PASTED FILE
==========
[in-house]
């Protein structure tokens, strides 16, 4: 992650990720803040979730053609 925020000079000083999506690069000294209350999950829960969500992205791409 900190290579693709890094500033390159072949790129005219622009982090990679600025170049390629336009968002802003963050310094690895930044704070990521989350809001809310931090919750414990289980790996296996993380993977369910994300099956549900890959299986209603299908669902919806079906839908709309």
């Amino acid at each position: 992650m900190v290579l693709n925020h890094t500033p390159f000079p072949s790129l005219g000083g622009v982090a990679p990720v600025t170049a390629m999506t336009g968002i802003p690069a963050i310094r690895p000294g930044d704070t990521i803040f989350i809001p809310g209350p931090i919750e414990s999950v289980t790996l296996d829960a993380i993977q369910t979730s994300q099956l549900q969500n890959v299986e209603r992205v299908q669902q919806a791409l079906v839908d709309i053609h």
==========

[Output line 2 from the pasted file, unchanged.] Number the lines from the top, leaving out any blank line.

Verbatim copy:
């Protein structure tokens, strides 16, 4: 992650990720803040979730053609 925020000079000083999506690069000294209350999950829960969500992205791409 900190290579693709890094500033390159072949790129005219622009982090990679600025170049390629336009968002802003963050310094690895930044704070990521989350809001809310931090919750414990289980790996296996993380993977369910994300099956549900890959299986209603299908669902919806079906839908709309």